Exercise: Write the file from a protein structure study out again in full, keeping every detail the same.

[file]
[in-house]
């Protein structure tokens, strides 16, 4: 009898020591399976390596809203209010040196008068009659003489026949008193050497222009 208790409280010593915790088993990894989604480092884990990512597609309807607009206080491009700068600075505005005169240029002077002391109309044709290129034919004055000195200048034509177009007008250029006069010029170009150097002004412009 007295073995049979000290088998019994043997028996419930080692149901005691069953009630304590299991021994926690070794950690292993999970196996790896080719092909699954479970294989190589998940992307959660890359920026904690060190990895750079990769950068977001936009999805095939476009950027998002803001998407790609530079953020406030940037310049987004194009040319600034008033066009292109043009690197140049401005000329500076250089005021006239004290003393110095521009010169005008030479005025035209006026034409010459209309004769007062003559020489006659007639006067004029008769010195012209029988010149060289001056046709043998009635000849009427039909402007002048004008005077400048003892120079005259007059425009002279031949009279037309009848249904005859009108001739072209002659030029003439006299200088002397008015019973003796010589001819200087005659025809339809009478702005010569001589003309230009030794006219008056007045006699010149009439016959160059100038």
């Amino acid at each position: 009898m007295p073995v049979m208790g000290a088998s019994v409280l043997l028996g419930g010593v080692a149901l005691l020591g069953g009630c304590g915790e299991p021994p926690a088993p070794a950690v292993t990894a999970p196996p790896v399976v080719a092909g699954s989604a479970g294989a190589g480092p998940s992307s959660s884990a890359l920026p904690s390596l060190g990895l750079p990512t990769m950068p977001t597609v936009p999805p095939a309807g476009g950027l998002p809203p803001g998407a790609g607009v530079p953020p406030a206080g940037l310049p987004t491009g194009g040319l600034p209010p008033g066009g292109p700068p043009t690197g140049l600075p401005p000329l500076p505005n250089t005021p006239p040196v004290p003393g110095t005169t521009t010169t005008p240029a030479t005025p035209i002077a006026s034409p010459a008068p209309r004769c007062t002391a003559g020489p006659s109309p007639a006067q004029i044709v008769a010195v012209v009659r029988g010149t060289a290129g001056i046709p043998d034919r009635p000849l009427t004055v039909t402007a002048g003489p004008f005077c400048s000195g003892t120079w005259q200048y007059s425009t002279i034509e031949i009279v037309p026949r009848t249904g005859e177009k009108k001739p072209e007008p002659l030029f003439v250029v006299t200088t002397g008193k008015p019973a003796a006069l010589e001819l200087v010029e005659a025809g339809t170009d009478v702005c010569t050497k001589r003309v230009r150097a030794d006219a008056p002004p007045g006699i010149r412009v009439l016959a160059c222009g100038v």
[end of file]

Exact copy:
[in-house]
């Protein structure tokens, strides 16, 4: 009898020591399976390596809203209010040196008068009659003489026949008193050497222009 208790409280010593915790088993990894989604480092884990990512597609309807607009206080491009700068600075505005005169240029002077002391109309044709290129034919004055000195200048034509177009007008250029006069010029170009150097002004412009 007295073995049979000290088998019994043997028996419930080692149901005691069953009630304590299991021994926690070794950690292993999970196996790896080719092909699954479970294989190589998940992307959660890359920026904690060190990895750079990769950068977001936009999805095939476009950027998002803001998407790609530079953020406030940037310049987004194009040319600034008033066009292109043009690197140049401005000329500076250089005021006239004290003393110095521009010169005008030479005025035209006026034409010459209309004769007062003559020489006659007639006067004029008769010195012209029988010149060289001056046709043998009635000849009427039909402007002048004008005077400048003892120079005259007059425009002279031949009279037309009848249904005859009108001739072209002659030029003439006299200088002397008015019973003796010589001819200087005659025809339809009478702005010569001589003309230009030794006219008056007045006699010149009439016959160059100038």
């Amino acid at each position: 009898m007295p073995v049979m208790g000290a088998s019994v409280l043997l028996g419930g010593v080692a149901l005691l020591g069953g009630c304590g915790e299991p021994p926690a088993p070794a950690v292993t990894a999970p196996p790896v399976v080719a092909g699954s989604a479970g294989a190589g480092p998940s992307s959660s884990a890359l920026p904690s390596l060190g990895l750079p990512t990769m950068p977001t597609v936009p999805p095939a309807g476009g950027l998002p809203p803001g998407a790609g607009v530079p953020p406030a206080g940037l310049p987004t491009g194009g040319l600034p209010p008033g066009g292109p700068p043009t690197g140049l600075p401005p000329l500076p505005n250089t005021p006239p040196v004290p003393g110095t005169t521009t010169t005008p240029a030479t005025p035209i002077a006026s034409p010459a008068p209309r004769c007062t002391a003559g020489p006659s109309p007639a006067q004029i044709v008769a010195v012209v009659r029988g010149t060289a290129g001056i046709p043998d034919r009635p000849l009427t004055v039909t402007a002048g003489p004008f005077c400048s000195g003892t120079w005259q200048y007059s425009t002279i034509e031949i009279v037309p026949r009848t249904g005859e177009k009108k001739p072209e007008p002659l030029f003439v250029v006299t200088t002397g008193k008015p019973a003796a006069l010589e001819l200087v010029e005659a025809g339809t170009d009478v702005c010569t050497k001589r003309v230009r150097a030794d006219a008056p002004p007045g006699i010149r412009v009439l016959a160059c222009g100038v």